WASHINGTON—Military service members can be exposed to many toxic substances in their occupations that most nonmilitary can’t fathom or appreciate.Sen. Richard Blumenthal (D-Conn.), ranking member of the Senate Committee on Veterans Affairs (SVAC), said at a hearing on Sep. 29 that the modern battlefield has all sorts of toxic substances perilous even for the veteran not engaged in combat.
Service members, and sometimes their families, contract maladies, especially cancer, that manifests after leaving service. Then they must face the Department of Veterans’ Affairs, a bureaucracy that may be slow or unwilling to recognize the connection between the veteran’s illness and his or her exposure to a toxic substance during service.
“While the impact is undeniable, establishing and qualifying a clear link between the [toxic] exposures and health effects has become an intolerably long and complex process,” said Blumenthal.
The Senate Committee on Veterans’ Affairs heard from the Department of Veterans’ Affairs (VA), the Institute of Medicine (IOM), several veterans groups, and three angry U.S. senators.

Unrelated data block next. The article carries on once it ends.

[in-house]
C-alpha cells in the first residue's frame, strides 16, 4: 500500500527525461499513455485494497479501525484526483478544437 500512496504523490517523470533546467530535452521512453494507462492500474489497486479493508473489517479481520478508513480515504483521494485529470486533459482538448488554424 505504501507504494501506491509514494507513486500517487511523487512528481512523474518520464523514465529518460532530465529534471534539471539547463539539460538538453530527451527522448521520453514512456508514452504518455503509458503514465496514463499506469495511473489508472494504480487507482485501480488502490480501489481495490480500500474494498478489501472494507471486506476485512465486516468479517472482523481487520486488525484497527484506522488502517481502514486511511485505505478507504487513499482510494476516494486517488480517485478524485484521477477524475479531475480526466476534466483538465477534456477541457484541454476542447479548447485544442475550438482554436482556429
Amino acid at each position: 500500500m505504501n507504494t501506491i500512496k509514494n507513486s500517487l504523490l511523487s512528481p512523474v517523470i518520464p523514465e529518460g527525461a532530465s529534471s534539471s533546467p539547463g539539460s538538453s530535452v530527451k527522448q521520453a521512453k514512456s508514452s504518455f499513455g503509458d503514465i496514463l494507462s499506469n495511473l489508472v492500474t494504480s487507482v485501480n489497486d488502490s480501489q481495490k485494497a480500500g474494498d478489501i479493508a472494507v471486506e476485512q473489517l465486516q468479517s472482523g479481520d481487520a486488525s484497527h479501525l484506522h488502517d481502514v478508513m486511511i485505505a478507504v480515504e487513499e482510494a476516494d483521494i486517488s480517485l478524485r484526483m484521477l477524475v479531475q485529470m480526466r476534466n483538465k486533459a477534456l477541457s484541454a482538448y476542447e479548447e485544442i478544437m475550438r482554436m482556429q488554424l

Emotions ran high at the hearing as advocates for veterans strongly disagreed with representatives of VA on the way veterans’ claims are processed, and on the efficacy of two bills that the committee is considering—S.901 and S.681—which the veterans’ organizations strongly support.
VA was accused of obstructing and evading the granting of benefits to deserving individuals who may lack the resources or strength to fight the bureaucracy. The VA responded that it has a scientific process for assessing claims.